In response to an urgent question by Shadow Housing Secretary Thangam Debbonaire, Housing Minister, Chris Pincher MP said yesterday that an end to the pause on possession proceedings on 23rd August is an important step towards the resumption of normal life and allowing landlords and tenants access to justice.
Conscious that the sector is raising significant concerns about a backlog in the Courts, he reminded the House of Commons that prioritising cases is the job of the judiciary, but he believes it is important that serious and antisocial cases are heard in the Courts as soon as possible.
He said that the Government has been engaging with a working group convened by the Master of the Rolls which includes both tenant representatives and landlord bodies.
An early outcome of their work is changes to the court rules of possession proceedings.
These rules will apply within the existing legislative framework from 23rd August.
At the end of June, ARLA Propertymark wrote to the Secretary of State for Justice expressing concerns for the management of housing possession cases in England and Wales when the current stay on possessions is lifted and that a robust and co-ordinated strategy must be developed as a matter of urgency.
Landlords seeking possession will need to set out relevant information about a tenant’s circumstances including information about the effect of the pandemic.
This is designed to encourage landlords to investigate the impact of COVID-19 on the tenants’ circumstances, prior to seeking possession.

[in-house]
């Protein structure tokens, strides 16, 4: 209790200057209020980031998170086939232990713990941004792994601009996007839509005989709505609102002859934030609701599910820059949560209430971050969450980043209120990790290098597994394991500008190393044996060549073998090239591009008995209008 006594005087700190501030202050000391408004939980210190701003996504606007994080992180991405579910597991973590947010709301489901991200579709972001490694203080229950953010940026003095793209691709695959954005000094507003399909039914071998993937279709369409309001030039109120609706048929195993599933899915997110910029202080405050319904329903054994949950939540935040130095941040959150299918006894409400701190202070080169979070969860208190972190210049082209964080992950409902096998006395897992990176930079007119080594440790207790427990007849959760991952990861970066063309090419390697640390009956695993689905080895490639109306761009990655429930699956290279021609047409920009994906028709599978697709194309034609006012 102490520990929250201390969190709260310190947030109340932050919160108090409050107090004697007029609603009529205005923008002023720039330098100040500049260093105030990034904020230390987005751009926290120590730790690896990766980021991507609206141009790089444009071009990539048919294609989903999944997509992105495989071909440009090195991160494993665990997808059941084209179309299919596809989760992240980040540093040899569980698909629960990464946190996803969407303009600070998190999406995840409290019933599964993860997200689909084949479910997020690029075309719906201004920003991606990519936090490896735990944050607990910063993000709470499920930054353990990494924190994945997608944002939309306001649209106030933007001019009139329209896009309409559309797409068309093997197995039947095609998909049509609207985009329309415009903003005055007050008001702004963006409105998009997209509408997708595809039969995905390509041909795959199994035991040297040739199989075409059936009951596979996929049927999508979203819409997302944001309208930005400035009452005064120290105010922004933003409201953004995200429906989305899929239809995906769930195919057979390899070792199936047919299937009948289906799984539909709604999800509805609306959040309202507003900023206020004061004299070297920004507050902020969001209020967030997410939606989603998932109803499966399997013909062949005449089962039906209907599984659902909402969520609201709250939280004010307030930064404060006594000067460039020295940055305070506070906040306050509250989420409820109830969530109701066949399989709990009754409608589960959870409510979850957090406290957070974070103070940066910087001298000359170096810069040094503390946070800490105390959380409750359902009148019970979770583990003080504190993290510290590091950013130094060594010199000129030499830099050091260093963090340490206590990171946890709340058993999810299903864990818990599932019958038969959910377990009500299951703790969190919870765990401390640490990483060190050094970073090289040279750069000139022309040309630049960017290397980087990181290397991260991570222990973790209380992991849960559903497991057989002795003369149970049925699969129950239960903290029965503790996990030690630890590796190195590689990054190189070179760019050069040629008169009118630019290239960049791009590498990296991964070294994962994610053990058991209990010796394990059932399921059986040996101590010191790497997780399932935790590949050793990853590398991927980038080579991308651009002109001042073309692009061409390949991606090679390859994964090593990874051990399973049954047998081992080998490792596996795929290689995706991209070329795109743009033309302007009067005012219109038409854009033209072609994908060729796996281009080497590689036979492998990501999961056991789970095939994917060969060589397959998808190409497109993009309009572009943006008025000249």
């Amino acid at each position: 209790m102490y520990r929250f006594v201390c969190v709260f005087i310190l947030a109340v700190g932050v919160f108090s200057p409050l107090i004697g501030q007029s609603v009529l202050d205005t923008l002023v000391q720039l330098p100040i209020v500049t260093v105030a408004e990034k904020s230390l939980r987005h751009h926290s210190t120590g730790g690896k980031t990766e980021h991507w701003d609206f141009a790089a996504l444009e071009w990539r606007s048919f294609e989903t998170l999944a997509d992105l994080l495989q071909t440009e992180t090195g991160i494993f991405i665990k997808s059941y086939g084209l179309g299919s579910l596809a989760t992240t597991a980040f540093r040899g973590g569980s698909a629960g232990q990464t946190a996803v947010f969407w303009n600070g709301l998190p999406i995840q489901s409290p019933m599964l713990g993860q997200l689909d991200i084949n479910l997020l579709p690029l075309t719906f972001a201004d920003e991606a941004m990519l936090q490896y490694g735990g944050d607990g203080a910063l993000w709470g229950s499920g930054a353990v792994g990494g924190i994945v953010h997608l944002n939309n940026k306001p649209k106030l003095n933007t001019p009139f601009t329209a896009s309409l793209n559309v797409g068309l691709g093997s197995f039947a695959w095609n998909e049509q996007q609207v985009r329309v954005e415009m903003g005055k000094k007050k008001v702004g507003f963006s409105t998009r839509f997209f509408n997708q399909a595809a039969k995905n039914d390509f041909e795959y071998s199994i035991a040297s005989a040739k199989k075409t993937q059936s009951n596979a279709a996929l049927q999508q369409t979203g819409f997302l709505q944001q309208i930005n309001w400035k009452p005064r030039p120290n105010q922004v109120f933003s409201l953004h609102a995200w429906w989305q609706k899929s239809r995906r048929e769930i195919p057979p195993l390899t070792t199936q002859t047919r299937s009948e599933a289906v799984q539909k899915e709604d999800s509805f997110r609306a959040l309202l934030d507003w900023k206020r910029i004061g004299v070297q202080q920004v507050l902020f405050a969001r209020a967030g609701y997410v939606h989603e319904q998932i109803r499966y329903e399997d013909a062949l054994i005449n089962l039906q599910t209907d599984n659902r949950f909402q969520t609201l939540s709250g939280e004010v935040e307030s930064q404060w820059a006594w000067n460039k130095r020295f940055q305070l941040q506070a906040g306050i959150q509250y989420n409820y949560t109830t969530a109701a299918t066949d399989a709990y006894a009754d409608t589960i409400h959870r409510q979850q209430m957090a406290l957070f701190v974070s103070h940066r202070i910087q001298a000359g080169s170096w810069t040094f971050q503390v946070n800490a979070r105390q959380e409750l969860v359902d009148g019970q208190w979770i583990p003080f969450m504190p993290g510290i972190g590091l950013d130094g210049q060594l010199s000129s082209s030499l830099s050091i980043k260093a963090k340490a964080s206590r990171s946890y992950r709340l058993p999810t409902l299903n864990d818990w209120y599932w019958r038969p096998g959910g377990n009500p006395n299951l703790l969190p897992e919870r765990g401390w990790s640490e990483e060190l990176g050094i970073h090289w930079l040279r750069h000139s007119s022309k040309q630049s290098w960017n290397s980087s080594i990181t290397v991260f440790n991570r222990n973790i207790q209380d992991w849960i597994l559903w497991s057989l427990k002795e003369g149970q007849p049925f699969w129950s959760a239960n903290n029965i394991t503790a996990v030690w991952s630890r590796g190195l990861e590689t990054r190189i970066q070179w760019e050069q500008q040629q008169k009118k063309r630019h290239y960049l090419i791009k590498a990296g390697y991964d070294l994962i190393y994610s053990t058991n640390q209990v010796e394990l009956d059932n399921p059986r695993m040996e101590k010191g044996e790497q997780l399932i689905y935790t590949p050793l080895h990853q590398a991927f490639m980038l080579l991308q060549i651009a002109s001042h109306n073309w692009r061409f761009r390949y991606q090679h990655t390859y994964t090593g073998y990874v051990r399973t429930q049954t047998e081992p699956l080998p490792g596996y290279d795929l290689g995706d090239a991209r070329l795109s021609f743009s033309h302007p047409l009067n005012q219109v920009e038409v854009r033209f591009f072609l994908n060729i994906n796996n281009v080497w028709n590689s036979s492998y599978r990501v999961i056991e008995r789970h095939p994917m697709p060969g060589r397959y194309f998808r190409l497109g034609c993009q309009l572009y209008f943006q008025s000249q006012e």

The Government voiced their encouragement for rent repayment plans and for rent payment flexibility.
The Minister stated that current arrangements requiring landlords to give at least 3 months’ notice of their intention to seek possession, will continue until at least 30 September, in line with the measures set out in the Coronavirus Act 2020.
Renters have been provided with unprecedented financial support during the pandemic and these arrangements are in addition to the Job Retention Scheme, additional funding to boost the welfare safety net, and raising the Local Housing Allowance rate to the 30th percentile.
The Government re-stated that they are committed to bringing forward both reforms designed to increase the security that tenants need and measures to strengthen the rights of landlords to regain their property when they need to do so.
The legislation will be brought forward in due course.
(One of) The frustrating things about this is where a Section 21 was issued pre Covid but which expired during lockdown when the courts weren’t open, the expiration stands, so you now have to re-issue the Section 21 with 3 months notice. No extensions have been granted even though we couldn’t act on them.
Section 21’s issued at the back end of last year, are useless now.
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